Before you even hit the drawing board with your app idea research the market for similar apps and conduct a research correlating the other mobile apps features and end-user feedback. Try to find what can YOU add or provide that will make your app shine. At the end of the day market trends what’s popular and what is currently tickling the average user’s fancy are the regular parameters for any mobile app’s success rate in the app store. So install and use apps which have comparable functionality to your idea and put yourself in the shoes of your consumer and see what bothers you and could trouble other users. If you can fill the void that other apps leave behind you can sell and get a better response from your users.


There a lot of apps out there which leave a user questioning, “Where is the android version?” you can’t ship a product in to the market that just caters to iOS users, get a grip on the market, after that get the android version up and running. If we allow statistics to come into play we see the worldwide users to be tilting towards the android side with android users at 53.1% and iOS users at a 41.6% of the total smartphone users around the globe. In the mobile app industry you simply cannot ignore or estrange more than half your potential user base. You need to hit both app stores at the same time from the release of the product. This does however make things a little more complicated because now you need to find a cross-platform development tool. You don’t want the hassle of writing two sets of code, the risk of a mix up or you losing one thing or the other are too high. Not to mention the creation of two sets of codes will throw you over budget. Software that allows you to exchange codes across platforms is a blessing for your finances.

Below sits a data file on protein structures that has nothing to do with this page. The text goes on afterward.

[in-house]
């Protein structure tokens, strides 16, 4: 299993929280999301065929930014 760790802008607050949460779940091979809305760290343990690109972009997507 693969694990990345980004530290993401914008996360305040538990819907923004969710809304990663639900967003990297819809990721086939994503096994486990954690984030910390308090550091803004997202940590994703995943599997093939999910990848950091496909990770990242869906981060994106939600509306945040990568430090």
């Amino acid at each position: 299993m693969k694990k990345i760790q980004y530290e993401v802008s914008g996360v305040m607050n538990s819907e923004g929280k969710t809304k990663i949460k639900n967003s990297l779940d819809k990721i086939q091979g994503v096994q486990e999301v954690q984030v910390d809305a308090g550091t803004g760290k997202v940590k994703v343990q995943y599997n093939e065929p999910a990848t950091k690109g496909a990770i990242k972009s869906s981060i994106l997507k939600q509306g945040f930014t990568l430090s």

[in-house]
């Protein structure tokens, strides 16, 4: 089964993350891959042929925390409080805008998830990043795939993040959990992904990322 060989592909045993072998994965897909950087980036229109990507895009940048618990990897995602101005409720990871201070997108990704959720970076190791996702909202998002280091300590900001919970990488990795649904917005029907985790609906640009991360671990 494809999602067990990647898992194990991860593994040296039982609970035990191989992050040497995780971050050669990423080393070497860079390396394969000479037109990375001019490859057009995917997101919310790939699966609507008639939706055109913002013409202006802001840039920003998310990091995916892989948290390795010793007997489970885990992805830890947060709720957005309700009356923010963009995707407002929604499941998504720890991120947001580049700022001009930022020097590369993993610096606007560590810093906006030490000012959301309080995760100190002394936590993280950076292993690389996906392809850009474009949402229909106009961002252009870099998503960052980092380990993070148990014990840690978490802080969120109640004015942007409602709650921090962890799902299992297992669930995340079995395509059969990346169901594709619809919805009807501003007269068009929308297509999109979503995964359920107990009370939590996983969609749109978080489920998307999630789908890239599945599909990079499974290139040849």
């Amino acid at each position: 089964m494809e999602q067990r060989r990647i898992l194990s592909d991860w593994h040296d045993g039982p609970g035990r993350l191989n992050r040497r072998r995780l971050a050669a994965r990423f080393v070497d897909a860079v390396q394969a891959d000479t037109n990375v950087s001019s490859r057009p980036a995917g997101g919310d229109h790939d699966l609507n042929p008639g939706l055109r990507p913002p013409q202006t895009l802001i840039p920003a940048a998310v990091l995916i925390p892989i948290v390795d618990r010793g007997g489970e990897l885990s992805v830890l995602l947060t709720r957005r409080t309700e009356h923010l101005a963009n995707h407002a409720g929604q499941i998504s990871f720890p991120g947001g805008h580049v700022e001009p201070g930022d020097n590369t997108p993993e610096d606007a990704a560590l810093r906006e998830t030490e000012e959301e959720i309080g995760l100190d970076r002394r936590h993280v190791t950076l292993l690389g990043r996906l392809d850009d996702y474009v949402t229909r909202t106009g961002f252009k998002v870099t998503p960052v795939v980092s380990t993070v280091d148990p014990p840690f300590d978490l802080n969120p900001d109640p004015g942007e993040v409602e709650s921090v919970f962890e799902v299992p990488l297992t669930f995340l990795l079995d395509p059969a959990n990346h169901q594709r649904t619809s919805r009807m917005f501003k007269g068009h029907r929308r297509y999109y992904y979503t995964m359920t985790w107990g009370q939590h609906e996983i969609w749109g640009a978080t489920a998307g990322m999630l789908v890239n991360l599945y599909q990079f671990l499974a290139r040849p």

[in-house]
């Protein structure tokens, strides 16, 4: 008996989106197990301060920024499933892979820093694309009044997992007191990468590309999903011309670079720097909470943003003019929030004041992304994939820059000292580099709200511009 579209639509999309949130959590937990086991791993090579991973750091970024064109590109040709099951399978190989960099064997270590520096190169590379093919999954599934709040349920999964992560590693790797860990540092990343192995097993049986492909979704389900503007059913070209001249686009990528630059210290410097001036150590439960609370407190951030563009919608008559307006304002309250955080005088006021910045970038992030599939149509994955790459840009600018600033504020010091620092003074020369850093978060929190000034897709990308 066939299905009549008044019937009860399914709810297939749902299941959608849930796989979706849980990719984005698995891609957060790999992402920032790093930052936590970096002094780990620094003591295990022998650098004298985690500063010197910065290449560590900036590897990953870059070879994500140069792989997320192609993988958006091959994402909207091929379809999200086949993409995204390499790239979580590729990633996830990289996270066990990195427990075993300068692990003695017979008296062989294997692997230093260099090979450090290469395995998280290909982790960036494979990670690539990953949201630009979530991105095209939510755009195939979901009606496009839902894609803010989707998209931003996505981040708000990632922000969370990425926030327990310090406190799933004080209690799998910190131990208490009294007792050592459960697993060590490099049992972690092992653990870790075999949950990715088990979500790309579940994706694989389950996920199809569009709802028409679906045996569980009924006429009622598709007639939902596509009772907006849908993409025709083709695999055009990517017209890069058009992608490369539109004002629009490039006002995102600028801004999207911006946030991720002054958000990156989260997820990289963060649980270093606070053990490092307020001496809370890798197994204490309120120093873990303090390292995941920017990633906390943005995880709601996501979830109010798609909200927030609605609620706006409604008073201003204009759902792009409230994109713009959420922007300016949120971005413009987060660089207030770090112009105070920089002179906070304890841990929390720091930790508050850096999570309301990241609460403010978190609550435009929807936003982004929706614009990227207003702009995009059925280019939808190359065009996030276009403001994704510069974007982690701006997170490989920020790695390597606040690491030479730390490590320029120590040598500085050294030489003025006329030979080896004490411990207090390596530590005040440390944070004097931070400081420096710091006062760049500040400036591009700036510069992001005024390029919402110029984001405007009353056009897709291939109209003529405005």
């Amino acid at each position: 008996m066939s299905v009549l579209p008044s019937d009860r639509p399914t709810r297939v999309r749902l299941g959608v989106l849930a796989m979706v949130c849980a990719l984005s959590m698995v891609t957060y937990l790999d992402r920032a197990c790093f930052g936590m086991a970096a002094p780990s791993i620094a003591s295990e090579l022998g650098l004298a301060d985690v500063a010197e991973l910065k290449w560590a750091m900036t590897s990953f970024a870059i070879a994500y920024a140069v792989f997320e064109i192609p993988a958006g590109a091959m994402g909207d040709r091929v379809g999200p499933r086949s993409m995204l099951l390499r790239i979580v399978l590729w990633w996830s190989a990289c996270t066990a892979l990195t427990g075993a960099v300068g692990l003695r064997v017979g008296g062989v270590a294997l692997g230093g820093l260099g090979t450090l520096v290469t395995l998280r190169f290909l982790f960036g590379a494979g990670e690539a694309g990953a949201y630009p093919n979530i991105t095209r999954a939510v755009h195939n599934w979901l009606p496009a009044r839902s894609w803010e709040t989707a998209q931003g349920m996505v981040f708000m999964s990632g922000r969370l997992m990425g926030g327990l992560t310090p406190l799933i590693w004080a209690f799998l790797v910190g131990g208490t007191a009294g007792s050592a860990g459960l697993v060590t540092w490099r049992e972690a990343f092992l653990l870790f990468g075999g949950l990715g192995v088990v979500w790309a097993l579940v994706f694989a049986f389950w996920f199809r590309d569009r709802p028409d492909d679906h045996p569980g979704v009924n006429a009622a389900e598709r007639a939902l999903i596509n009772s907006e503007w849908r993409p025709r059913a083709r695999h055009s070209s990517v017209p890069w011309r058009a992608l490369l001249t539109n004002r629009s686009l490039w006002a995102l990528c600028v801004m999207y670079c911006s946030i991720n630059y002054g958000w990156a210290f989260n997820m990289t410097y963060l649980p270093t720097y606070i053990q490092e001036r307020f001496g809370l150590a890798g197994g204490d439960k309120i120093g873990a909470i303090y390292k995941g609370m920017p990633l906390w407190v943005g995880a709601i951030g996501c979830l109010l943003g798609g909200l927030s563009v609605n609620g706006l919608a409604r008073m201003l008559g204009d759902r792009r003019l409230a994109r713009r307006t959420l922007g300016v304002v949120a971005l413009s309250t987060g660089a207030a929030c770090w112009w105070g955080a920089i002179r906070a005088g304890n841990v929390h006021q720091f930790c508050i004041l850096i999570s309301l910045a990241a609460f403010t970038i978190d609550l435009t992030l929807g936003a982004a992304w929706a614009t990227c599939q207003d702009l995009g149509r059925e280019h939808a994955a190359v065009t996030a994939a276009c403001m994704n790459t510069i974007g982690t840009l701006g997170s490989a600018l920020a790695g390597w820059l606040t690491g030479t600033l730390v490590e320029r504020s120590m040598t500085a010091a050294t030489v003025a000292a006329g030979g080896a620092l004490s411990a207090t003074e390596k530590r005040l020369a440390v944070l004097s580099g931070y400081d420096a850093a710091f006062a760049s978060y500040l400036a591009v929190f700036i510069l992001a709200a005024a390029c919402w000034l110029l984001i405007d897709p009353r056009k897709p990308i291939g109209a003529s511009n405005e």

Even if mobiles have the same screen size, your app may appear totally different how your projections supposed it to. If we factor in screen density, then this is an understandable defect. How many pixels are being displayed on the mobile screen does not rely on the size of a screen. Take for example an old laptop screen and compare it to a brand-new one, you will see that every icon on-screen seems a bit smaller. This is an indicator of more fitting space on the screen and better screen density. A mobile app developer faces a similar issue when adjusting to various screen densities and sizes.